Unleashed Pet Rescue is a licensed, nonprofit animal shelter that works to save the lives of rescued pets, pulling them to safety. The organization works to find homes for pets of all ages, health, temperaments and history, giving each animal an opportunity for a better life. During Hurricane Harvey, Unleashed Pet Rescue was an integral part of the animal rescue efforts along the Gulf Coast, as well as offering assistance during other emergencies across the nation.

Katz says that this will be the first time all year that the shelter has had this many open kennels.

“These folks also pulled dogs from Franklin and Vance Counties on their way out of the state,” Katz said. “This may lead to another avenue for placement of our dogs.”

Katz credits Roxanne Blackburn for taking the initiative and “jumping on this opportunity,” and asks anyone interested in the welfare of local animals to thank these groups for their assistance.

“We are grateful to Roxanne for all her help in this, and ask everyone to please take a moment to thank these groups on their Facebook pages. This opens up so many opportunities for us, and we couldn’t be more grateful.”

Update to Granville Co. Road Closures; Three to Remain Closed Indefinitely

-Information courtesy Lynn Allred, Public Information Officer/Grants Coordinator, County of Granville

Update on Road Closures – Wednesday, September 19

After an assessment of Granville County roads by the Department of Transportation yesterday, several will remain closed indefinitely, until long-term repairs can be made. These roads are Community Road, Smart Road and Enon Road. If traveling along these areas, please make plans to detour.

Aaron Church Road is still being evaluated by the DOT, due to extensive flooding. There may be other roads in the county that have not yet been reported. Drivers are urged to move with caution and to report any additional road issues to the Granville County Sheriff’s office at (919) 693-3213.

Forecast for Tar River in Louisburg Changes; Minor Flood Stage Reached

-Information courtesy Kristen G. King, Clerk to the Board, County of Franklin

UPDATE: Wednesday, September 19 at 9:30 a.m.

The latest forecast indicates that the Tar River in Louisburg will peak at 21.1 ft tonight, Wednesday, September 19 at 6 p.m. Minor flood stage for the Tar River in Louisburg is 20.0 ft. Moderate flood stage is 22 ft.

City of Henderson/M.R. Williams Collecting Items for Hurricane Relief Efforts

-Information courtesy Frank Frazier, City Manager, City of Henderson

In response to the tragic and horrendous effects that Hurricane Florence left on our east coast, the City of Henderson has joined in partnership with M.R. Williams to do our part with the relief efforts. The City asks that our community assist us in this effort as we attempt to fill a tractor and trailer with supplies to send to our neighbors down east and along the coast.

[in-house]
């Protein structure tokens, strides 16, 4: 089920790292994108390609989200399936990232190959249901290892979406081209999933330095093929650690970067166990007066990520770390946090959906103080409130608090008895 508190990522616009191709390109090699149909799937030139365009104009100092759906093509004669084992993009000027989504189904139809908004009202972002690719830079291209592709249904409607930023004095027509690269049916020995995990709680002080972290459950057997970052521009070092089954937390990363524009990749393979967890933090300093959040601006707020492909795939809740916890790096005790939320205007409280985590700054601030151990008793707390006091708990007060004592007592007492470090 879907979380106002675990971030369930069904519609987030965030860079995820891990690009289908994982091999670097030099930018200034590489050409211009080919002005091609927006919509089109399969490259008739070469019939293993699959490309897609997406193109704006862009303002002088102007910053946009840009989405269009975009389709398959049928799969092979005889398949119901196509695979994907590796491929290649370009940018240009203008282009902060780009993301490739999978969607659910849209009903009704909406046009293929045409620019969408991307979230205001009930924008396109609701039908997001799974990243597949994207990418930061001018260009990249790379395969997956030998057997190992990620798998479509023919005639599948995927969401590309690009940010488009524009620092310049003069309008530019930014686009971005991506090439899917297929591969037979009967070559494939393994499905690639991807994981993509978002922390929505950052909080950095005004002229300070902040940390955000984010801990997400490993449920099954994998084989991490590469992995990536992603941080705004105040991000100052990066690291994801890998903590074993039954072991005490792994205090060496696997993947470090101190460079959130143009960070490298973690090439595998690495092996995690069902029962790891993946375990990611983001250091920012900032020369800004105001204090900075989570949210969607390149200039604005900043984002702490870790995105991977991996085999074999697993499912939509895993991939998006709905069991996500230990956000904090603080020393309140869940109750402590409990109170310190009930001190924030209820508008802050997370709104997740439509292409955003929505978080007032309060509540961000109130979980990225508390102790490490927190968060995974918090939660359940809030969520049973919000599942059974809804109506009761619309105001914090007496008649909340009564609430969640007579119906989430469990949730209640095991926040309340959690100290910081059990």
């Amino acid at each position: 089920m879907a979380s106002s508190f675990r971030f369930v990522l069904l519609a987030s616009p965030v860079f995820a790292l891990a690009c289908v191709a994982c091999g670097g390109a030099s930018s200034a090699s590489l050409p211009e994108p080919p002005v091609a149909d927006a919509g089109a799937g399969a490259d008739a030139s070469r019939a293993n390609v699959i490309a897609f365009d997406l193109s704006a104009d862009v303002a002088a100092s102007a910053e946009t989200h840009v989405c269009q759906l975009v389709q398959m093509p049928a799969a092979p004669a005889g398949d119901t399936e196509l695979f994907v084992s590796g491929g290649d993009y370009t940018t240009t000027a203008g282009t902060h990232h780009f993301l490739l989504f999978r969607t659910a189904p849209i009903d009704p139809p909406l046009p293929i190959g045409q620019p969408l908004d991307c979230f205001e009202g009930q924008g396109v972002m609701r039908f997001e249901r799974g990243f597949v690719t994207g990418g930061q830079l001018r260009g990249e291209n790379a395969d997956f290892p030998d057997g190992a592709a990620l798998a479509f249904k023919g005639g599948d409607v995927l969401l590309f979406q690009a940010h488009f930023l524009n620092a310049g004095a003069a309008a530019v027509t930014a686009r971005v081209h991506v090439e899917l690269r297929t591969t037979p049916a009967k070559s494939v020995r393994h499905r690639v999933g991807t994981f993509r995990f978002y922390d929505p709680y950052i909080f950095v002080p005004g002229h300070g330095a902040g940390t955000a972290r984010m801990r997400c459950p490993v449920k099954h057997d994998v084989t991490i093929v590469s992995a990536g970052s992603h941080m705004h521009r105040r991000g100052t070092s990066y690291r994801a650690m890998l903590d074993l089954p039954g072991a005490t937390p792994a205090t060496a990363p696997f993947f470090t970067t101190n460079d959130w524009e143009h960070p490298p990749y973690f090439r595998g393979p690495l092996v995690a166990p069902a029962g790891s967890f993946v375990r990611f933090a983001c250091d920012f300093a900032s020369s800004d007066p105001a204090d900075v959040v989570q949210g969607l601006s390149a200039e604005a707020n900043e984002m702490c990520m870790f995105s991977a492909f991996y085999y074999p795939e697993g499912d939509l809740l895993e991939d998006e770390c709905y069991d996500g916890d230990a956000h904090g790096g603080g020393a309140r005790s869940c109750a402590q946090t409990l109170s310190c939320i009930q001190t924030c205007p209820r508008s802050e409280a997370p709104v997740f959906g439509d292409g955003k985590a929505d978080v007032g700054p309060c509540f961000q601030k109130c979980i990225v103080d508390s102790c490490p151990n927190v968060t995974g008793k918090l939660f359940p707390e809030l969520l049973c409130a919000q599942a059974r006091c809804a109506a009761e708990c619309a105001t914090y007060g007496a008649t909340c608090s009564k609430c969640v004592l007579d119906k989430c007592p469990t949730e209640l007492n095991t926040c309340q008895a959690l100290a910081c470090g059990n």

This event will begin on Wednesday, September 19 and will continue until we have successfully filled the trailer. The items we are looking to collect include nonperishable foods, water (bottles, jugs, etc.), toiletries, cleaning supplies and clothing. We ask that all items be new or unused.

Henderson Fire Station #1, located at 211 Dabney Dr., will be the central drop-off location and items will be collected there from 7 a.m. until 9 p.m. starting on Wednesday, September 19, 2018. For more information, contact the City of Henderson Fire Department at (252) 438-7315.

Rebuilding Hope, Inc. Collecting Items for Hurricane Florence Victims

-Information courtesy Rebuilding Hope, Inc. 

Volunteers at Rebuilding Hope are collecting items needed by victims of Hurricane Florence. Items may be dropped off at the Rebuilding Hope warehouse at 414 Raleigh Road, Henderson.

The items include cleaning supplies, buckets, towels, gloves, paper towels, water, Gatorade, plastic totes, trash bags, feminine products, nonperishable foods, snacks, blankets, hand sanitizers, baby wipes, antibacterial wipes and soap, diapers, canned baby food, baby formula and toilet paper.

Items will be collected through Friday and then transported to Cove City for distribution in Jones County.

When flood waters recede, Rebuilding Hope volunteers will offer their help in other ways. Volunteers expect to assist operations centers with clearing debris and home repairs.

Pictured is Leo Suitte of Manson who is loading one of two trailers with chainsaws, generators, ropes, chains, safety equipment and other tools. (Photo Credit: Rebuilding Hope, Inc.)

Tar River in Louisburg Expected to Peak Just Below Minor Flood Stage

-Information and chart courtesy Kristen G. King, Clerk to the Board, County of Franklin

As of Tuesday, September 18, the latest forecast is that the Tar River in Louisburg will peak at 19.05 ft tomorrow, Wednesday, September 19, 2018, at 6 p.m.

Minor flood stage for the Tar River in Louisburg is 20.0 ft.